I disagree with this.  DTR is one of a few ways for RS-232 devices to handle flow-control.  You can't even count on RS-232 devices all requiring or using the various control signals the same way, much less things that aren't even RS-232, but TTL instead.  avrdude isn't meant to communicate with a modem or terminal, it's designed for ICSP.  DTR could justifiably be re-purposed for the (essential!) reset function, and a UART that complies with Windows' driver API would have no problem with this.  Function calls (like EscapeCommFunction) exist precisely for this kind of purpose in fact.  I see no evidence anywhere that this would be some kind of perversion of the standard.

As to the IDE, I never picked a quarrel with how it operates.  Sometimes the DTR toggling can be inconvenient (by undesirably resetting the board if all you wanted to do was monitor the serial output), but it could also be argued that it works in favor of newbies, by presenting them with the output of their sketch from the beginning, rather than risk missing any messages sent during setup() because they opened the terminal window after the sketch began executing.  As it stands, the cap is required since the IDE will hold the signal LOW, but again -- we're talking about software designed for a specific purpose.  There's no reason the IDE couldn't or shouldn't behave in favor of a proprietary hardware design rather than traditional RS-232.  Again, no one uses the IDE to dial their favorite BBS....

not quite. bootloaders have a limited timeout and anything more than a few seconds (milliseconds with modern loaders like opti) will not work.


Yes.  I understand, but that should be plenty of time.  I meant reset can (obviously) be held indefinitely with no ill effect.  Provided the driver can begin communication within ms of bringing DTR high, it doesn't matter how long it takes to toggle it LOW, then HIGH again.  If the driver can't do this, then it's seriously flawed anyway, because it would practically guarantee lost data when used as a flow-control signal between RS-232 devices.  DTR is always managed by software, even when it's the driver monitoring the FIFO and twiddling it accordingly.  For that reason alone, changes to the control signals would need to be agile.  Whatever the case where you saw chip resets taking minutes to complete, the bottleneck shouldn't be Win32's ability to toggle DTR.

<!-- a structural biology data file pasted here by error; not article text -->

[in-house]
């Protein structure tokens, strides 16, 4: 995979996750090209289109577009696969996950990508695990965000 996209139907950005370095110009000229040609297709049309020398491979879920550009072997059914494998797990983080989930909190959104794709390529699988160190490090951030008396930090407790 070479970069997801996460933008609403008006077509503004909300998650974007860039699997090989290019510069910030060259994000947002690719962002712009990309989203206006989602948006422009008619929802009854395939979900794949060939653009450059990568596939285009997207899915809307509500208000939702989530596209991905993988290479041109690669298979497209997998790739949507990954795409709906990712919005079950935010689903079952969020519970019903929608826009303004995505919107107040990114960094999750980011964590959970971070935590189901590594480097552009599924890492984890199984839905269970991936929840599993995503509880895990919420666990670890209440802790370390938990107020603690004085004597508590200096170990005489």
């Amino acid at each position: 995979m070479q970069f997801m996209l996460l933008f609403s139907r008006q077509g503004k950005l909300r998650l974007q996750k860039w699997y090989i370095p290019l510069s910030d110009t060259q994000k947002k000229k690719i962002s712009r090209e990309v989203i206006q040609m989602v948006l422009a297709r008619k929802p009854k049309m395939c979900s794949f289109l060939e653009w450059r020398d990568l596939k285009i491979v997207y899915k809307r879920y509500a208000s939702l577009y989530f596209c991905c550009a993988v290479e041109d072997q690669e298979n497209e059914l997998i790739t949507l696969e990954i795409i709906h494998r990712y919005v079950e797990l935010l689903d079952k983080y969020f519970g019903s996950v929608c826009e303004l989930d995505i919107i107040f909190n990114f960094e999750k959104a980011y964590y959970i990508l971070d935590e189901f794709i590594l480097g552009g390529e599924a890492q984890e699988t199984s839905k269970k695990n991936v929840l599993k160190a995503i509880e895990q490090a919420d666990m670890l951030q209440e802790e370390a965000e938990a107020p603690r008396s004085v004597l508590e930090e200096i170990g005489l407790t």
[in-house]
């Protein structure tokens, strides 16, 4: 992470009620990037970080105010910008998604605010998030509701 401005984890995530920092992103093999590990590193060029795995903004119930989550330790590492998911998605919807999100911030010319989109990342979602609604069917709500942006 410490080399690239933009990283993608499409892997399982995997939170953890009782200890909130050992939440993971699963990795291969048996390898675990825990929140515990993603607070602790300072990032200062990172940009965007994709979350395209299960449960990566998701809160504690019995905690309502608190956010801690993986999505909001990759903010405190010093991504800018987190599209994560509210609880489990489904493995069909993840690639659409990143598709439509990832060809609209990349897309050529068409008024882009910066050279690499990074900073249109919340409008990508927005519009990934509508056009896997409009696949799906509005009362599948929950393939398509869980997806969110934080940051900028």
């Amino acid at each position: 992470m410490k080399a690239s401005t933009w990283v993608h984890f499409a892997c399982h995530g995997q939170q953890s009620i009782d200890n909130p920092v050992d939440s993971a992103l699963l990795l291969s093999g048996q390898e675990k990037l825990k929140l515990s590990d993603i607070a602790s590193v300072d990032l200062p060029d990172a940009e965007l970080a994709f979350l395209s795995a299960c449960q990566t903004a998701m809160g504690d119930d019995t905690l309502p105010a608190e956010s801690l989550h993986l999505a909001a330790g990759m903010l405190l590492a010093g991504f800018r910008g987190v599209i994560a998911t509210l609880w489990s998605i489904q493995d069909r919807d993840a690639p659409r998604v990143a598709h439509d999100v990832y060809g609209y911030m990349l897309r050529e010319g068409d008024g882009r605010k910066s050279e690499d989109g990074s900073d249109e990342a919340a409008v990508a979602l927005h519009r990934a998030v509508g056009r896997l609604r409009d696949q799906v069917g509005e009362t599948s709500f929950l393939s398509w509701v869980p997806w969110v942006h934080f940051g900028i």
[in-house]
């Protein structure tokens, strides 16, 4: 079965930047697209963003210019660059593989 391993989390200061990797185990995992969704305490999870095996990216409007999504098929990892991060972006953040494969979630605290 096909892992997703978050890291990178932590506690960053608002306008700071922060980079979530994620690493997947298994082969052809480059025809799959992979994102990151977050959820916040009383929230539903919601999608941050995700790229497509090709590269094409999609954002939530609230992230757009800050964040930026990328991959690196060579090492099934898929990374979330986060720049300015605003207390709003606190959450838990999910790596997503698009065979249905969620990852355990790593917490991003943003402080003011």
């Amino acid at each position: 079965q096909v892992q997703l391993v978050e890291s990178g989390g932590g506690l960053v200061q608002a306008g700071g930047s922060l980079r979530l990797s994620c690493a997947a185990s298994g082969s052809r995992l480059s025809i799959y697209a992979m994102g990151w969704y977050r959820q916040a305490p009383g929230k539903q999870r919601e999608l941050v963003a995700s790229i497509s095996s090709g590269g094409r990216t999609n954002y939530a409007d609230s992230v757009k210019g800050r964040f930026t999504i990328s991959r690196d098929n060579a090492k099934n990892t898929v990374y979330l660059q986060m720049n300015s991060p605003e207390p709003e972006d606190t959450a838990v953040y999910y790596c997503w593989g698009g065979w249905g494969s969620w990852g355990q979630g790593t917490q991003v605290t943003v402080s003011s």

also note that sometimes pulse is generated on software high rather than low so pulse goes out on trailing not leading edge. ive seen cases where poorly written drivers took a minutes or two to reset the chip. NOT good.


I don't understand what you're saying here.  What do you mean pulse is generated on software high?  The Win32 API seems to be pretty clear on what happens based on the constants in the DCB, or the parameter sent to EscapeCommFunction.  I don't think it's likely to be inverted.  If it is, that's a bug in the driver.

john1993

#25
Nov 06, 2013, 05:49 am Last Edit: Nov 06, 2013, 05:56 am by john1993 Reason: 1

I don't understand what you're saying here.  What do you mean pulse is generated on software high?  The Win32 API seems to be pretty clear on what happens based on the constants in the DCB, or the parameter sent to EscapeCommFunction.  I don't think it's likely to be inverted.  If it is, that's a bug in the driver.


no, its a hardware issue. the original pc rs232 (12v) ports were active high while these days so called "ttl" ports are active low. ie older ports used 1488/1489 inverting drivers usually not present in modern serial usb adapters. ie totally opposite polarities so software written for one will behave completely different from the other. ie one resets on leading edge while other does so on trailing. so in YOUR (unlikely but possible) scenario of two and a half hour delay the bootload can fail.

p.s. note that use of the term "ttl" is totally misleading as level has little to do with serial io issues. its POLARITY, not level, which cause many noobs (and apparently some experts) to chase their tail.